Trump supporters celebrate as they attend the Inauguration Freedom Ball being held for US President Donald J Trump and first lady Melania Trump in Washington, US, January 20, 2017. (REUTERS/Lucy Nicholson)
The relaxed reaction among the kind of voters who drove Trump’s historic upset victory provided a striking contrast to the uproar that has gripped major coastal cities. Many of President Donald Trump’s core political supporters had a simple message on Sunday for the fiercest opponents of his immigration ban: Calm down. The relaxed reaction among the kind of voters who drove Trump’s historic upset victory – working- and middle-class residents of Midwest and the South – provided a striking contrast to the uproar that has gripped major coastal cities, where thousands of protesters flocked to airports where immigrants had been detained. In the St Louis suburb of Manchester, Missouri, 72-year-old Jo Ann Tieken characterized the president as bringing reason into an overheated debate. “Somebody has to stand up, be the grown up and see what we can do better to check on people coming in,” she said. “I’m all for everybody to stop and take a breath. Just give it a chance.”
The US President tweeted: “Big day planned on NATIONAL SECURITY tomorrow. Among many other things, we will build the wall!” President Donald Trump will begin rolling out executive actions on immigration Wednesday, beginning with steps to build his proposed wall along the US-Mexico border, according to two administration officials. He’s also expected to target so-called sanctuary cities and is reviewing proposals that would restrict the flow of refugees to the United States.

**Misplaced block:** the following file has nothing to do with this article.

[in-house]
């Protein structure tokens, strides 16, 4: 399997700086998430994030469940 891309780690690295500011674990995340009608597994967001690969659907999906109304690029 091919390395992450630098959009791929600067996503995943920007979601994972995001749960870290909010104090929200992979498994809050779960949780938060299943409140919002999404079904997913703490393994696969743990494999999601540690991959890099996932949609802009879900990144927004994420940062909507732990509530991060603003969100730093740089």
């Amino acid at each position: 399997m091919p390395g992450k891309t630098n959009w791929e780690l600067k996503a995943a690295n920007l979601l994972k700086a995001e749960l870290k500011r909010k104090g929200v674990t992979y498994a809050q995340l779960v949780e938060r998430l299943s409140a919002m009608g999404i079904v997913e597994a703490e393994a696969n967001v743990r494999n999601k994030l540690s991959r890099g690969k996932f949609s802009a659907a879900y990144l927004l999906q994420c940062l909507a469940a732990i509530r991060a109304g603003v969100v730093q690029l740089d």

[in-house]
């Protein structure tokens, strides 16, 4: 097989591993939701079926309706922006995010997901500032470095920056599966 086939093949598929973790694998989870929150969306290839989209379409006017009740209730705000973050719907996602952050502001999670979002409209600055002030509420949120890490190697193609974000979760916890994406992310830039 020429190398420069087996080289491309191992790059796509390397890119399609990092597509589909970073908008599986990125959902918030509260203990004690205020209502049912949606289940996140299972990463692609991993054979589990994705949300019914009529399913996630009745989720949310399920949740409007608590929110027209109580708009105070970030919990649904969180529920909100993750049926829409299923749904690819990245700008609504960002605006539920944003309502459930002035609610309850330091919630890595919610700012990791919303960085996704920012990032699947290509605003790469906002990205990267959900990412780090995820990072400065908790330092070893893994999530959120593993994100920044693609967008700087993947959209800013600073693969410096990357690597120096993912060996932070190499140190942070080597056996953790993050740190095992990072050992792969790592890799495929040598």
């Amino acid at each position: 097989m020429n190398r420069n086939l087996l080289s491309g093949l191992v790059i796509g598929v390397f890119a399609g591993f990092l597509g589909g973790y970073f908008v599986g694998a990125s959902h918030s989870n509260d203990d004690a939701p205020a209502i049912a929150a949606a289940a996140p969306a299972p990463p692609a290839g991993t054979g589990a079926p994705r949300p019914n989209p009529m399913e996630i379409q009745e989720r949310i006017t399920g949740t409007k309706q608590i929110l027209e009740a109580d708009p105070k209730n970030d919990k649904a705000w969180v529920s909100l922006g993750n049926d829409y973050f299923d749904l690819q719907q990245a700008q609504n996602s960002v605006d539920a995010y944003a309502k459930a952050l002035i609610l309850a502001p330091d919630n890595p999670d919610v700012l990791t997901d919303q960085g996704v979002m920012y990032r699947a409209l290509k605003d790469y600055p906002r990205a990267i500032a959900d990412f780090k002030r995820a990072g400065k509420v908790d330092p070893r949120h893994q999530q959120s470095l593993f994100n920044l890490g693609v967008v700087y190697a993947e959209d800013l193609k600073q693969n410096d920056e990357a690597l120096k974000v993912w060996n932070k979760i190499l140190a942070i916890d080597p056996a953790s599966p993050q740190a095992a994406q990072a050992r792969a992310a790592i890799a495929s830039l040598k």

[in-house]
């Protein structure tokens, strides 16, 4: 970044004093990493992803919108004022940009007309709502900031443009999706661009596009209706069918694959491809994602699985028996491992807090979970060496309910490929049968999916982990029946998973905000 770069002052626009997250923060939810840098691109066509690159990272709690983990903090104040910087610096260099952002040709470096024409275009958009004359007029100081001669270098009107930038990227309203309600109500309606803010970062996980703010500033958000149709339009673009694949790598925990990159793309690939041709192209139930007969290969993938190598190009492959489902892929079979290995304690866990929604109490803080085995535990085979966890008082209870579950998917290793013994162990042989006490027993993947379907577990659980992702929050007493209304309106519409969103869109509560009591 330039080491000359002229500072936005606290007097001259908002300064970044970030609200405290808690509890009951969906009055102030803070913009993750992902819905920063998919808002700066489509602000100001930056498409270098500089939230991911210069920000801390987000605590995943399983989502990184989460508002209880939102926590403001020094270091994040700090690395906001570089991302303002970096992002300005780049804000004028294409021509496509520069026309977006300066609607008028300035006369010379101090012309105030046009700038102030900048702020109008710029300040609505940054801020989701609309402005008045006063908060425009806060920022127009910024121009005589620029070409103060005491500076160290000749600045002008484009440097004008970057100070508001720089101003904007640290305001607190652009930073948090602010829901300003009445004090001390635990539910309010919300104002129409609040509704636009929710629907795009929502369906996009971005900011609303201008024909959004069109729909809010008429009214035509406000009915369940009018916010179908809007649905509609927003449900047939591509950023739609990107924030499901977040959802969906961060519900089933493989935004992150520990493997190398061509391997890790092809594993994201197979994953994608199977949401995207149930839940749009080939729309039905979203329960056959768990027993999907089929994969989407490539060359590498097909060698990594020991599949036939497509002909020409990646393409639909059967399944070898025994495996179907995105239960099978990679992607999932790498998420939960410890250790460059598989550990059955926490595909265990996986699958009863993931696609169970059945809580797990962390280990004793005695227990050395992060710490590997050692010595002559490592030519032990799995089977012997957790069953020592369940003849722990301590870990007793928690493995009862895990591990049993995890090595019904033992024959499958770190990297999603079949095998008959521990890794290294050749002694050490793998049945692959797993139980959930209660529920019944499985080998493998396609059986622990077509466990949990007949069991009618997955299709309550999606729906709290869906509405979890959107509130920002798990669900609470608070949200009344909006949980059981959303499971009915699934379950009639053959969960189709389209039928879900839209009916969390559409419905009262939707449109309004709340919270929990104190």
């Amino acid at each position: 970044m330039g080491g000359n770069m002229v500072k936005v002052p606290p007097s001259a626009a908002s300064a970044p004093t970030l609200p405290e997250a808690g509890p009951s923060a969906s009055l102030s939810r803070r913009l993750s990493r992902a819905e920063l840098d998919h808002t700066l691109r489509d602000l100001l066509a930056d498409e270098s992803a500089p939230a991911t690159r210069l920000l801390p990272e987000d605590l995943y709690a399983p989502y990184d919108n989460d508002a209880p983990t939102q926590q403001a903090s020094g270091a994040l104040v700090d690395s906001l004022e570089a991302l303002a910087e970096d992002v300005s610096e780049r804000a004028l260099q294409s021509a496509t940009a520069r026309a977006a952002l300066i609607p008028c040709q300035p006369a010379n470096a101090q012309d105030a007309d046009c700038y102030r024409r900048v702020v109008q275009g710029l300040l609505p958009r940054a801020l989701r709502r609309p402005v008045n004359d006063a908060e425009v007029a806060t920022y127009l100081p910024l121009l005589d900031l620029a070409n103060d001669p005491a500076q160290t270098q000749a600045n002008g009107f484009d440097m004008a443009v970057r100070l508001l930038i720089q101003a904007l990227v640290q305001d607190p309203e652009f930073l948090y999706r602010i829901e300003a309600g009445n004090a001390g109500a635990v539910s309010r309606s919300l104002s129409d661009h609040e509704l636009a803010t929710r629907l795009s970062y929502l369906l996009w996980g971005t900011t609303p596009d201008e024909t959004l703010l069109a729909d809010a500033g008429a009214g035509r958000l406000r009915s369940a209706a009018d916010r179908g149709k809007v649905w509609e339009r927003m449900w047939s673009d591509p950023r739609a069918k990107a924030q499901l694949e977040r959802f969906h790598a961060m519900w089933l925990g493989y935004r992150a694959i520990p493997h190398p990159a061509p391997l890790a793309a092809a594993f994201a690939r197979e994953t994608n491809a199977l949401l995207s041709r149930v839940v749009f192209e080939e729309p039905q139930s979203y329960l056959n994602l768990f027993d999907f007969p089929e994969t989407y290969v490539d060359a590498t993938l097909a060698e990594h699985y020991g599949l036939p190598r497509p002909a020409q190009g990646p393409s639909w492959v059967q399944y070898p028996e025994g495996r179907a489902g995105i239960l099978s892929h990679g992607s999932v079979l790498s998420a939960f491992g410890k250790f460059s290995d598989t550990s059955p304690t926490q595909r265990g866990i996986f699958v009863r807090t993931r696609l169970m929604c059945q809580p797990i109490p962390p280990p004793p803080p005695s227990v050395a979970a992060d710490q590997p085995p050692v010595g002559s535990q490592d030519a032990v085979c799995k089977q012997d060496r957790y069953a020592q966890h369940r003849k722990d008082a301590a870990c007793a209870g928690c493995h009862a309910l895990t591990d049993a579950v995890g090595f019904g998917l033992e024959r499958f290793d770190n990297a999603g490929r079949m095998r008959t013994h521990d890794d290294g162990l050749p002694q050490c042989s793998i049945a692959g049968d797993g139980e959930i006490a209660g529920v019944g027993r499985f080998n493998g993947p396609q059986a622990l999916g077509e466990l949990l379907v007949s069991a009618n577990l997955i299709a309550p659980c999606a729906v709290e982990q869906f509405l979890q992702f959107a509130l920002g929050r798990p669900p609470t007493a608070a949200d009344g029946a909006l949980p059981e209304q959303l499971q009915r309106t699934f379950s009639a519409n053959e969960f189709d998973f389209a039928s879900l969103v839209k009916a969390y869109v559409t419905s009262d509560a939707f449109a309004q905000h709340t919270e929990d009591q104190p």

The president is expected to sign the first actions — including the measure to jumpstart construction of the wall — Wednesday during a trip to the Department of Homeland Security. Additional actions will be rolled out over the next few days, according to one official.
Trump is said to still be weighing the details of plans to restrict refugees coming to the U.S. The current proposal includes at least a four-month halt on all refugee admissions, as well as temporary ban on people coming from some Muslim majority countries, according to a representative of a public policy organization that monitors refugee issues.
The person was briefed on the details of that proposed action by a government official and outlined the expected steps for The Associated Press. The officials and the public policy organization’s representative insisted on anonymity in order to outline the plans ahead of Trump’s official announcements.